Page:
NCRC believes that Rakuten’s strategic plan must be re-cast. Rakuten must not be allowed to only engage in community development financing and services. The first part of the strategic plan regulation emphasizes lending and lending-related activities if appropriate considering an institution’s capacity and business model as Rakuten itself acknowledges. Accordingly, the strategic plan must include the following for Rakuten’s retail operations:

Measurable Goals

A CRA plan must have measurable goals so that the public can judge the extent of concrete benefits for the LMI community. Commitments to provide loan or bank deposit products without measurable goals can result in a lending institution declaring that a minimal number of products for LMI populations over the CRA plan time period meets the requirements of the CRA plan. Measurable goals prevent “gaming” and declaring fulfillment of CRA obligations with minimal efforts. In addition, measurable goals provide a substantive opportunity for the public to comment on the adequacy of the CRA plan.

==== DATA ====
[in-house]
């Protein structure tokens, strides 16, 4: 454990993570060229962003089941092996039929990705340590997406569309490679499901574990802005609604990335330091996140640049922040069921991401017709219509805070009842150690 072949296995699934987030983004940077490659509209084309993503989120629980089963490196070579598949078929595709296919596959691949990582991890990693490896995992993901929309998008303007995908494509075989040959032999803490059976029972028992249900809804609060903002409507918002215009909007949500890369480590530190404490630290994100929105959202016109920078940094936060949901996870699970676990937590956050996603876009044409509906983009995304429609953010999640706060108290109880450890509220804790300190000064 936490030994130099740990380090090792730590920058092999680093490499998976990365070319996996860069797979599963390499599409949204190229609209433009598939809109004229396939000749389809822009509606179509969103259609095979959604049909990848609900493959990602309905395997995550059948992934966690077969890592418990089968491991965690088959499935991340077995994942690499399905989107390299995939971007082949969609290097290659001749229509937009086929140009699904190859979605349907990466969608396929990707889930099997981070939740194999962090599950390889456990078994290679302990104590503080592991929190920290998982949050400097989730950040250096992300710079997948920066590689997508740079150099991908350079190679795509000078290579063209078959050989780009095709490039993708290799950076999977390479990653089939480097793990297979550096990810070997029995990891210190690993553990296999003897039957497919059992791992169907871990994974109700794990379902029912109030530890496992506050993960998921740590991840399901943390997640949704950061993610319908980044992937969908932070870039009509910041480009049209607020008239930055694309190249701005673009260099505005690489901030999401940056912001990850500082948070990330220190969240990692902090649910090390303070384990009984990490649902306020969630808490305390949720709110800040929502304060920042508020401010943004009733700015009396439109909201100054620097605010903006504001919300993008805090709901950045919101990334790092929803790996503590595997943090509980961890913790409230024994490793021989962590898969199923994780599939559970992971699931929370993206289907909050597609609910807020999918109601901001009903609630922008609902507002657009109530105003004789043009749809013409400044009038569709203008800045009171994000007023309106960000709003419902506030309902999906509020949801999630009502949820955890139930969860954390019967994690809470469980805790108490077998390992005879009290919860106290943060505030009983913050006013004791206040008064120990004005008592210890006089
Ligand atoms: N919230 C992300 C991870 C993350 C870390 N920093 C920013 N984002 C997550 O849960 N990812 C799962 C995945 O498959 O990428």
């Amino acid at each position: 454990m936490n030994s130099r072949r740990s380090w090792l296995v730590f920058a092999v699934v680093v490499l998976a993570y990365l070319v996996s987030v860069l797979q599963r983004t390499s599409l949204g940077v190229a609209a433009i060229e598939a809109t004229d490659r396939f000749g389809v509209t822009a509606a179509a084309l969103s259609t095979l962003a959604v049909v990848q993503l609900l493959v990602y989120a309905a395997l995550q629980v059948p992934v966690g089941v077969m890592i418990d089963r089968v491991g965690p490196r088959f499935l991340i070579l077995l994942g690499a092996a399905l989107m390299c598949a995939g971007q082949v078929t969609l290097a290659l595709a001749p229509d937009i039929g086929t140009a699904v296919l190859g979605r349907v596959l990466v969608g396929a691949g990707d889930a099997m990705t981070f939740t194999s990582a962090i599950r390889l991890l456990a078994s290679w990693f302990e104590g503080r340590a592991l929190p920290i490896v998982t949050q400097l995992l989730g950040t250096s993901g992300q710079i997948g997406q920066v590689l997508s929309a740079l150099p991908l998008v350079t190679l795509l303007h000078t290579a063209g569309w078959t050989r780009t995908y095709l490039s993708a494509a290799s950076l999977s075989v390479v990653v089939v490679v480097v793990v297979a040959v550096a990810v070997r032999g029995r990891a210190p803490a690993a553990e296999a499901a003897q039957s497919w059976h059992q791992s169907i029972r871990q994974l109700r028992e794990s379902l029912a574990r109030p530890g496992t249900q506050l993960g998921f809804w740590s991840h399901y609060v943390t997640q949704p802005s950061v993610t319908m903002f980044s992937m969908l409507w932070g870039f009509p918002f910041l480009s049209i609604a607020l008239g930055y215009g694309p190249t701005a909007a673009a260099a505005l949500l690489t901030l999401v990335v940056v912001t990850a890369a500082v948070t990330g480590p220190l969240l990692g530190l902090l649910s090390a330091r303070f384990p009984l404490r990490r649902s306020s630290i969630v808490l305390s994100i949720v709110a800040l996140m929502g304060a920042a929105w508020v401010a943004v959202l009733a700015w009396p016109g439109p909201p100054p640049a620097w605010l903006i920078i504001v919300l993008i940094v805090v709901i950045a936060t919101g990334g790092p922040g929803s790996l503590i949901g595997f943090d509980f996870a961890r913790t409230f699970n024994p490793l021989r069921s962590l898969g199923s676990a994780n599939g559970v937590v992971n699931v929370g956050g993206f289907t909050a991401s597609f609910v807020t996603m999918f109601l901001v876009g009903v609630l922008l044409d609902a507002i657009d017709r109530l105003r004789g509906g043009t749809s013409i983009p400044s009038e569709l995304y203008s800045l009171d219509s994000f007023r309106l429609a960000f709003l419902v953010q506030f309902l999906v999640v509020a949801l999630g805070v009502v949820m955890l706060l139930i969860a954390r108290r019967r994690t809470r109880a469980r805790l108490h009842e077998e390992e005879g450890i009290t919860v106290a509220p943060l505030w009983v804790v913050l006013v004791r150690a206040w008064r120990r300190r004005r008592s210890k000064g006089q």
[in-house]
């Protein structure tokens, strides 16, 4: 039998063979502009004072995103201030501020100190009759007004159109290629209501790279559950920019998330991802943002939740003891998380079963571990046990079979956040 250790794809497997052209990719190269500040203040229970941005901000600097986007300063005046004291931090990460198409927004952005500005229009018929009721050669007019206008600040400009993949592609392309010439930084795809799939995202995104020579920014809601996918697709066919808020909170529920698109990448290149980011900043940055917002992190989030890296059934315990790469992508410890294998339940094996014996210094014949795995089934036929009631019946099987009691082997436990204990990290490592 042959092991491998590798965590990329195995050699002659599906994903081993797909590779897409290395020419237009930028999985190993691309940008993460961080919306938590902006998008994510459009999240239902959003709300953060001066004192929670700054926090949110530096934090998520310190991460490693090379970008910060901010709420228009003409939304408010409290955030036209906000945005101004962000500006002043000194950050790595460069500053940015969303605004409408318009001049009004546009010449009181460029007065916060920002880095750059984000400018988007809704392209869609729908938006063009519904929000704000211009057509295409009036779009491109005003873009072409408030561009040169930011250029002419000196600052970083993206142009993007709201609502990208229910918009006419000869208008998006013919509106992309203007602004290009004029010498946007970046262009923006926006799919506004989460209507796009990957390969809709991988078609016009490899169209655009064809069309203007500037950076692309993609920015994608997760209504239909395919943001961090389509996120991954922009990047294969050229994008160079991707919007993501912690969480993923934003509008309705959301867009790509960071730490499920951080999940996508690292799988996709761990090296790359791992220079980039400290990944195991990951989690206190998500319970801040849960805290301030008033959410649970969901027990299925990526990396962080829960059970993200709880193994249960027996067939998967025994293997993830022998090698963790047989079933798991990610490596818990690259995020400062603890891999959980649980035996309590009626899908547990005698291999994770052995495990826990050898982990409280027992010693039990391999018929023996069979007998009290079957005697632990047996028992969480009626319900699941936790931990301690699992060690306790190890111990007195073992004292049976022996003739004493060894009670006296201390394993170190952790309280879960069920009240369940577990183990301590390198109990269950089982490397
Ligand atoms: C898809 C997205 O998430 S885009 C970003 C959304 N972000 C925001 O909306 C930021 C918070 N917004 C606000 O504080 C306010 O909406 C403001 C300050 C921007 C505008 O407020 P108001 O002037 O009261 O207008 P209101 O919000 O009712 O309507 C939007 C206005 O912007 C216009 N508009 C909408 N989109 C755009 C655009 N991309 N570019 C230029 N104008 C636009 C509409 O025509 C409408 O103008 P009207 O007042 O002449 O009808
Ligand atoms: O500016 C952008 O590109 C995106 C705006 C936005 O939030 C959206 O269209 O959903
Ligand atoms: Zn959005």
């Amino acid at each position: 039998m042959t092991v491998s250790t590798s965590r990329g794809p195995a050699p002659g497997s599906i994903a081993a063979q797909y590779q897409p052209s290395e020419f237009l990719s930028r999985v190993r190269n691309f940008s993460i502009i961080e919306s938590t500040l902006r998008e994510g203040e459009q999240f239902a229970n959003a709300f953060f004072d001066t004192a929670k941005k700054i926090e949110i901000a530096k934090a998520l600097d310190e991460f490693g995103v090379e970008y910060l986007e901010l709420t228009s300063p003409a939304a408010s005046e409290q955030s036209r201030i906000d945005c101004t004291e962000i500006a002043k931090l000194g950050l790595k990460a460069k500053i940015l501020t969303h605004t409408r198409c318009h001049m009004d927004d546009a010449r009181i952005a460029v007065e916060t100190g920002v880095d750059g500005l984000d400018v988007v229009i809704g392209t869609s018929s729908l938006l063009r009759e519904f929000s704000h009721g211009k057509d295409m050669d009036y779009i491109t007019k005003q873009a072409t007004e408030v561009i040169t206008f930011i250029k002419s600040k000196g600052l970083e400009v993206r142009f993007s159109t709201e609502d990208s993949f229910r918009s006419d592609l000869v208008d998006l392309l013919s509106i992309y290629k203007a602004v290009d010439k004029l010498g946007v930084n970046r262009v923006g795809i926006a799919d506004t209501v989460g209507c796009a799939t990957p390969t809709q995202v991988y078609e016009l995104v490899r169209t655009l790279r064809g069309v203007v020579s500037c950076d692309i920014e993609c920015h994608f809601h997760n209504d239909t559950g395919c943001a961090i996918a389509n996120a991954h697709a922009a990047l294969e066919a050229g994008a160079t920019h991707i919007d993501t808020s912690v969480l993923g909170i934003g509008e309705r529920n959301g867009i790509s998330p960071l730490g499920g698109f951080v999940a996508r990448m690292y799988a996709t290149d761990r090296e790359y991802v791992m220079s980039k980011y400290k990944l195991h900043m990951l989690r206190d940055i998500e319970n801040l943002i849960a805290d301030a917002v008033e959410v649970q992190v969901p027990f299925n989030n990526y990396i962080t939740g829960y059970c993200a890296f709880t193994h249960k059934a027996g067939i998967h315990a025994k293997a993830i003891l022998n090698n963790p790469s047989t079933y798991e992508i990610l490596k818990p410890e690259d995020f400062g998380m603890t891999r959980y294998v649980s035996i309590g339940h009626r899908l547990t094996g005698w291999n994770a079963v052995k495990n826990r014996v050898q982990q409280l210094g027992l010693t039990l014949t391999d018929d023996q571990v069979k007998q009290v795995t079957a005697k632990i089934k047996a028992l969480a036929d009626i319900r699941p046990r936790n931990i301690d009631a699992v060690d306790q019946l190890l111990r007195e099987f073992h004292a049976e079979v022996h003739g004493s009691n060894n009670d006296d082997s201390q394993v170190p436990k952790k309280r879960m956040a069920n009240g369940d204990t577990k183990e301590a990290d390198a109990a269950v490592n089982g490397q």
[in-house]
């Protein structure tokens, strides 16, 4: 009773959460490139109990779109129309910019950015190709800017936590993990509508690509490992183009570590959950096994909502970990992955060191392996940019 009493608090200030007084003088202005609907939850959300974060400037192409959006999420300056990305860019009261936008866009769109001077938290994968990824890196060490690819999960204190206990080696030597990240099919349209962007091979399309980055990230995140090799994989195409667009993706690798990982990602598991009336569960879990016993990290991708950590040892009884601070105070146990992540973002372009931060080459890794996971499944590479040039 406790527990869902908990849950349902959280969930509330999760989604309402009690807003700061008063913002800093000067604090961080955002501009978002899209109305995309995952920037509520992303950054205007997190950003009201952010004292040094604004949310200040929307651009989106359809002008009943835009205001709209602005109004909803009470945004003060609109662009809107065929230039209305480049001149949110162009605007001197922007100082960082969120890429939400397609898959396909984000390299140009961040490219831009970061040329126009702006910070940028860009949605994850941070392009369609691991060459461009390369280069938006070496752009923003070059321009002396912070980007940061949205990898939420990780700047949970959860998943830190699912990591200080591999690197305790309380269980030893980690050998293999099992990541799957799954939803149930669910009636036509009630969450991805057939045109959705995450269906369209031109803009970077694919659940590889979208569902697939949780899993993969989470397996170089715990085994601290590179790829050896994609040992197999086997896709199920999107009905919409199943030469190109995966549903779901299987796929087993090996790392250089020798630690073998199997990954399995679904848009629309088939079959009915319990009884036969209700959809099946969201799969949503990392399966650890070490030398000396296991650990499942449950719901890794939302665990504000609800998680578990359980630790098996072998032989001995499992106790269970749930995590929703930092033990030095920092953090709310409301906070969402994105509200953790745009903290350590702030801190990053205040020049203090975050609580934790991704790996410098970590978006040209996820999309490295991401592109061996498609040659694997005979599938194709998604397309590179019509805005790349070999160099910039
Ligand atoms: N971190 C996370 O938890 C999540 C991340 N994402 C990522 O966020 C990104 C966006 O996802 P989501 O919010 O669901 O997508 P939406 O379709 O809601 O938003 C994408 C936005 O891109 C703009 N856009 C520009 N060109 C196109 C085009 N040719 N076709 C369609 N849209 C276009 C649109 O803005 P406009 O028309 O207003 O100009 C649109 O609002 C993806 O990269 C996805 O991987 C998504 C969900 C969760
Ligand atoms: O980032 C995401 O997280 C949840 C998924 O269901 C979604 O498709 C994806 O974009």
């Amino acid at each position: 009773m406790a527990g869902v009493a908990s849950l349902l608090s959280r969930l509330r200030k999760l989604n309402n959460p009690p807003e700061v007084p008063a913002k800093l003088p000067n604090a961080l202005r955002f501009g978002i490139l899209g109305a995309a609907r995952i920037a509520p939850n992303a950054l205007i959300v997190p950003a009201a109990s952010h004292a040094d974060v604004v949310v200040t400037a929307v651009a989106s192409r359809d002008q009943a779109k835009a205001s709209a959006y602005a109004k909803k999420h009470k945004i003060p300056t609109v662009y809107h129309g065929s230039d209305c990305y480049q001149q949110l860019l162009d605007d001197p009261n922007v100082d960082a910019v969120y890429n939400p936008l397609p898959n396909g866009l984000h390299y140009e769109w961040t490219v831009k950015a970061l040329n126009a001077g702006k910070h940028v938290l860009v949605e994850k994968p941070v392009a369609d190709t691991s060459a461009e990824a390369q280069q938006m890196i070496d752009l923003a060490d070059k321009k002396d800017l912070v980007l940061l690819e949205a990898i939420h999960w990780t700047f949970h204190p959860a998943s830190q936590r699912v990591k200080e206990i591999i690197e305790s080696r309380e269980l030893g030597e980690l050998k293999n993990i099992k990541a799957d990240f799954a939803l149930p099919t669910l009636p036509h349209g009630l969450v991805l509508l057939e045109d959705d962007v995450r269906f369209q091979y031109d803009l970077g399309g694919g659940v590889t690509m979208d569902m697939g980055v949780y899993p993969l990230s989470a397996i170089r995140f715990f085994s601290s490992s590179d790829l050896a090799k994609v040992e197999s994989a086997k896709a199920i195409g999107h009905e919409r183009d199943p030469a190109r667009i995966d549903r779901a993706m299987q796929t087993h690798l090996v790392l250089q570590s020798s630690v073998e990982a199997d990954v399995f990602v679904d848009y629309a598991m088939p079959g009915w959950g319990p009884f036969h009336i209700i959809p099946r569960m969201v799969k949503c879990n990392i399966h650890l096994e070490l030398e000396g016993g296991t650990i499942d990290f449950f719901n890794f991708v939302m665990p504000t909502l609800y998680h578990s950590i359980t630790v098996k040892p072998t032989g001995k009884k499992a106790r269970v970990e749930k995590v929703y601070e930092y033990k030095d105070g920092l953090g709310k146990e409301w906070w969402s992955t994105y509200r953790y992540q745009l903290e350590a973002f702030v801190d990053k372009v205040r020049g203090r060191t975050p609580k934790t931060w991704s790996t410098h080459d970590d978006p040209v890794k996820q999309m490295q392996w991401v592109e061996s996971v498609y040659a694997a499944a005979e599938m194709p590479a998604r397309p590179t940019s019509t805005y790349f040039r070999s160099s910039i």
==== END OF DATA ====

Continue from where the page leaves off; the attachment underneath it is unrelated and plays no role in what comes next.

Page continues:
Since Rakuten will likely have sizable retail operations, NCRC believes that goals for retail lending are needed and realistic. Celtic Bank, one of the peers Rakuten lists in its application, has a strategic plan that includes measurable goals such as percent of loans to small business in LMI tracts and to small businesses with revenues under $1 million.[11]

Consumer and Credit Card Lending

Rakuten does not provide information on the volume of its credit card or consumer installment lending but its global internet presence suggests that it is likely a high volume retail service provider. It has the resources, expertise, and capacity to develop responsible credit card and consumer loan products for LMI consumers and communities. Recently, Robinhood, a fintech brokerage company, applied to the OCC for a bank charter and committed to providing a secured credit card to LMI customers. NCRC commented that Robinhood’s plans were inadequate because an expensive secured credit card was the only product it was proposing to offer LMI customers. However, Rakuten’s plans are even worse because it will not commit to using its retail operations to serving LMI customers.